We thought it would be helpful if we tackled six of the most popular misconceptions about hospice care in a series of two articles. In both articles, we highlight the myths about hospice care and share the facts.
Myth #1: Hospice is for the Final Week or Two of Life
Families of a loved one with a life-limiting diagnosis often think accepting the care and support of hospice means they are giving up and accepting that their family member only has a few days left to live. The reality is that the Medicare hospice benefit offers patients six full months of services. The sooner a patient receives care, the more time the hospice partner has to get to know them and their family. That can help them support the whole family’s emotional, physical and spiritual needs each step along the journey.
Myth #2: Hospice Gives People Too Much Medication
Another myth is that if your loved one accepts hospice care, they will be overmedicated and unable to enjoy their last days and weeks with their family. Hospice actually does just the opposite. Using a variety of alternative therapies such as massage and music, the hospice team tries to find holistic ways to manage each patient’s pain and symptoms whenever possible. What family members sometimes see as a patient being overmedicated is really the disease taking its natural course. The spiritual care team and social workers can help educate families, so they can recognize the difference.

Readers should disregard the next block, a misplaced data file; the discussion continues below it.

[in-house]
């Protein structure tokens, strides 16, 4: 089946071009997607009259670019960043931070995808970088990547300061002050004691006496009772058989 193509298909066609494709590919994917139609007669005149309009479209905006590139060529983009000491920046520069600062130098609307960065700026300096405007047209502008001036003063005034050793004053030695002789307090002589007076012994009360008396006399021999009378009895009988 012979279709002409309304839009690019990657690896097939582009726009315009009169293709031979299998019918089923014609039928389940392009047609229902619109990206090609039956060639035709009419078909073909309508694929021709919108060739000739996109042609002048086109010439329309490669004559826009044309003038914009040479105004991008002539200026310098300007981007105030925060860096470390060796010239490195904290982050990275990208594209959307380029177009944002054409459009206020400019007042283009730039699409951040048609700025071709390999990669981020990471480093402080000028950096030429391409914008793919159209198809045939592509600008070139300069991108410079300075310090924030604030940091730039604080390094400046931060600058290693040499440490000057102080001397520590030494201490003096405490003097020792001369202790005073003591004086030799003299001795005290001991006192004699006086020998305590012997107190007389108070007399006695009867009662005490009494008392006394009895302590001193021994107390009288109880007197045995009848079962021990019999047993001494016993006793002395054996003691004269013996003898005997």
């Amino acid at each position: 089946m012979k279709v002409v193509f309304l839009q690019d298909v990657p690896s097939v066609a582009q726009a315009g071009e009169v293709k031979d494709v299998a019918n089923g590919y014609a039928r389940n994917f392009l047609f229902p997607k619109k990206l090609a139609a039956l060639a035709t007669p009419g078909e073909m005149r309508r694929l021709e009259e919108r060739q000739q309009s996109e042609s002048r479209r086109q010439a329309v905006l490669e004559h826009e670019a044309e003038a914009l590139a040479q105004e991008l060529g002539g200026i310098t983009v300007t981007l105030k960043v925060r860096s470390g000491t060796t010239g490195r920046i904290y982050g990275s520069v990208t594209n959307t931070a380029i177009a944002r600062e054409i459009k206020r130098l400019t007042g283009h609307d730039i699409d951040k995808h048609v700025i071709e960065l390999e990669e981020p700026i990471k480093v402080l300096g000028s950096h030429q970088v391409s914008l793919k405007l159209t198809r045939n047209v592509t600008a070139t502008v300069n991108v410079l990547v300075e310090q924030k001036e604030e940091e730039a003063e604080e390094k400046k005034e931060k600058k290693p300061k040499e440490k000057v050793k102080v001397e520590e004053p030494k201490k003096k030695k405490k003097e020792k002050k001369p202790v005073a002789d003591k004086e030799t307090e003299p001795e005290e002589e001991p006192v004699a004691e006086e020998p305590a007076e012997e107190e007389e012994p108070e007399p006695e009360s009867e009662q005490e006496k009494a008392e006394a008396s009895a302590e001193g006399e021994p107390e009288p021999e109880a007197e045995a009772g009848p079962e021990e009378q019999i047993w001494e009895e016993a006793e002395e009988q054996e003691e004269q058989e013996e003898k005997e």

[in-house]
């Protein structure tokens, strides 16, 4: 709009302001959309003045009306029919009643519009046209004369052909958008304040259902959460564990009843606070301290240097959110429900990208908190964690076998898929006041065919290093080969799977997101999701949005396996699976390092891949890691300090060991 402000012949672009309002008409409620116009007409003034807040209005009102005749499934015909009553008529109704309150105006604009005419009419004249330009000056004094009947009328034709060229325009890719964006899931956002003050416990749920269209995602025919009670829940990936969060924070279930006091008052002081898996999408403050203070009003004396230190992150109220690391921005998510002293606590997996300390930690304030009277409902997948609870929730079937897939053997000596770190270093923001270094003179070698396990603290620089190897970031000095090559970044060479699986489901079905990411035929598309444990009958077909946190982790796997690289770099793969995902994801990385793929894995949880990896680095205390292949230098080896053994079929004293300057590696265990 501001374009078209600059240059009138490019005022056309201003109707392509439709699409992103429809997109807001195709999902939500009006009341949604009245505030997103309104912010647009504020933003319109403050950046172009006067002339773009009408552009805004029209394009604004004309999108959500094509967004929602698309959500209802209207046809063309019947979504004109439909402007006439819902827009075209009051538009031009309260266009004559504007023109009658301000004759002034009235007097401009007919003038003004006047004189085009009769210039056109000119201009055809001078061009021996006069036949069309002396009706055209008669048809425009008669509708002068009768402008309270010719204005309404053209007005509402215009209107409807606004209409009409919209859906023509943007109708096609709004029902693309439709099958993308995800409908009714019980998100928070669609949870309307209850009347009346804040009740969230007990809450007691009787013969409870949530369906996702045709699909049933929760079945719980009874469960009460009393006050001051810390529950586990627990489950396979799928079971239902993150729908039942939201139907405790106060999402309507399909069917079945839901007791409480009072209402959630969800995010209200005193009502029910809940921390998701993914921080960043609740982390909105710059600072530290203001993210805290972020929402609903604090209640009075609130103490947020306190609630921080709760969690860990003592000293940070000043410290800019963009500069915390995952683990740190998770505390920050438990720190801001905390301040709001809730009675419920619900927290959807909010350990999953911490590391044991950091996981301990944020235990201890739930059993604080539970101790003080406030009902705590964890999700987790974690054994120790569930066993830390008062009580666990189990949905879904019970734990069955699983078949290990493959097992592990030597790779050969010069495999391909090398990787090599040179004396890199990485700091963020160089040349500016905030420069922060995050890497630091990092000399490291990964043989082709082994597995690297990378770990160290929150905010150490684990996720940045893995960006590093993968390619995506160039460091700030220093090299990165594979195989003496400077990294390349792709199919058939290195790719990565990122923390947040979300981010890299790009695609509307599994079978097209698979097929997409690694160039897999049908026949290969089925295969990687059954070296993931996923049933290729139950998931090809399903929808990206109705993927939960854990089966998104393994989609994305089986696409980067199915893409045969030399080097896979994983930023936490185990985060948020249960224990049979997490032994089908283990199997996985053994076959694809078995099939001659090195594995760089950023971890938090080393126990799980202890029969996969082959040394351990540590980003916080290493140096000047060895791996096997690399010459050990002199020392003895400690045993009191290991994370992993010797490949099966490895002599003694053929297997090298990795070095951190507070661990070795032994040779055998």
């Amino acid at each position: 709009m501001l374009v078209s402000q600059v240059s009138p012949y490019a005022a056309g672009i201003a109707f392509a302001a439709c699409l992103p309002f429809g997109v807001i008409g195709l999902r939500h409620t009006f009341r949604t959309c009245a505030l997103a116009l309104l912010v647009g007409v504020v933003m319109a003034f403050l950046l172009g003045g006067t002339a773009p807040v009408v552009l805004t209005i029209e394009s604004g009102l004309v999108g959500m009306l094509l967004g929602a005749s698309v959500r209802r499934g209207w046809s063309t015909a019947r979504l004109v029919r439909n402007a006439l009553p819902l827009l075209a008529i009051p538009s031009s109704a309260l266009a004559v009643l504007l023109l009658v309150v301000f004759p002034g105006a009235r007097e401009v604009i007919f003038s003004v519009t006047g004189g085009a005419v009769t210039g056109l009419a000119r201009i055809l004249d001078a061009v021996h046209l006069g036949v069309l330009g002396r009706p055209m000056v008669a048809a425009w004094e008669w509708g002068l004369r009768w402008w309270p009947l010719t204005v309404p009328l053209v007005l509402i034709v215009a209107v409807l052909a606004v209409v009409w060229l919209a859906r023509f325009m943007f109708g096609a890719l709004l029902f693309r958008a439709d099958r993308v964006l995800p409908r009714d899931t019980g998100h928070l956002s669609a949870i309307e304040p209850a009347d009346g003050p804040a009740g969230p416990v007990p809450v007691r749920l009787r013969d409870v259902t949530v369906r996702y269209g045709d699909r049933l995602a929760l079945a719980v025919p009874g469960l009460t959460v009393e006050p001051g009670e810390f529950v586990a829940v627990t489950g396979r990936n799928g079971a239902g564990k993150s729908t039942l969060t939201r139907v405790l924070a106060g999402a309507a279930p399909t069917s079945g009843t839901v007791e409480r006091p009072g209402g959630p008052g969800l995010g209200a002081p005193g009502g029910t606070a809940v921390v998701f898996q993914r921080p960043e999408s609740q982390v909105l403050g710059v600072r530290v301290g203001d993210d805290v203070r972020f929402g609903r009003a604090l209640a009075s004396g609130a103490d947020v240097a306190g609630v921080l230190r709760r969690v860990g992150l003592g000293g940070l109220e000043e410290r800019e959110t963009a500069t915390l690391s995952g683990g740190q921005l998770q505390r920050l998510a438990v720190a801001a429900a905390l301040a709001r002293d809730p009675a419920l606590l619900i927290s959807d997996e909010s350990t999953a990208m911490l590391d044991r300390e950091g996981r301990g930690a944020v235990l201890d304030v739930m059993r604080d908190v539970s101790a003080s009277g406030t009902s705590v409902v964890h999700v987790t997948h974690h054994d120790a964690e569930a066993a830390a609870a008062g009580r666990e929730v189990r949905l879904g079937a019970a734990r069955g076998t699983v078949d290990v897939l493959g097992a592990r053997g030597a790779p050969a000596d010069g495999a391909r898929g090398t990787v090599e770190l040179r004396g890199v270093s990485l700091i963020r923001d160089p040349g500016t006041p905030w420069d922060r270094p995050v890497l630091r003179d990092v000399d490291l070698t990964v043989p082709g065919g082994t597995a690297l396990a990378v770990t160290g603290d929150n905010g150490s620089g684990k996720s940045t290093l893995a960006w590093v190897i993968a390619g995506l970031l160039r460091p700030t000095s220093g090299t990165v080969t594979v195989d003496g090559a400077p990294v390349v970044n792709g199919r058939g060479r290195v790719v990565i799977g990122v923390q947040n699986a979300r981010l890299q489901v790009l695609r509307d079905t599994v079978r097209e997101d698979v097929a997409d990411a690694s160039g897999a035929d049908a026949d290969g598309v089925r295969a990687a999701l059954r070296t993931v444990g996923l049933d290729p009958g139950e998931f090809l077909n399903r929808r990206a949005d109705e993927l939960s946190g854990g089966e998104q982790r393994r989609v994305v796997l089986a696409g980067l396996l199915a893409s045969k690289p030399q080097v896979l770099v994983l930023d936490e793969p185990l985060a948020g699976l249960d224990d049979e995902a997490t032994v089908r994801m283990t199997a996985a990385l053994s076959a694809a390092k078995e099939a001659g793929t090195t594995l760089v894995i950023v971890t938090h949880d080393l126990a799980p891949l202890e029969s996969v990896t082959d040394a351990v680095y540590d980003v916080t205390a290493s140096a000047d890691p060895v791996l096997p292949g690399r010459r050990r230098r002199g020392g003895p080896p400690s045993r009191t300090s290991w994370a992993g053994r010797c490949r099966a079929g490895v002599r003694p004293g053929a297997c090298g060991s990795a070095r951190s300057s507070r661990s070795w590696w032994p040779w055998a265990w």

Myth #3: Hospice is only for cancer patients.
Many people associate hospice with cancer patients. While it is true that many people living with cancer receive the support of hospice, care isn’t just limited to those with cancer. Hospice can serve anyone who has been told by their physician that their life expectancy is six months or less if their disease follows its typical course. The patient might be living with chronic obstructive pulmonary disease or end-stage kidney disease. Hospice care is for everyone. With diseases like Alzheimer’s, clinicians sometimes struggle to make a determination about where the patient is in the disease process. That is where an experienced hospice clinician can help.
The Centers for Medicare and Medicaid has a guide that explains the Medicare Hospice Benefits in greater detail. Learn more about our hospice program. To view the second article with more myths to uncover, it is available here.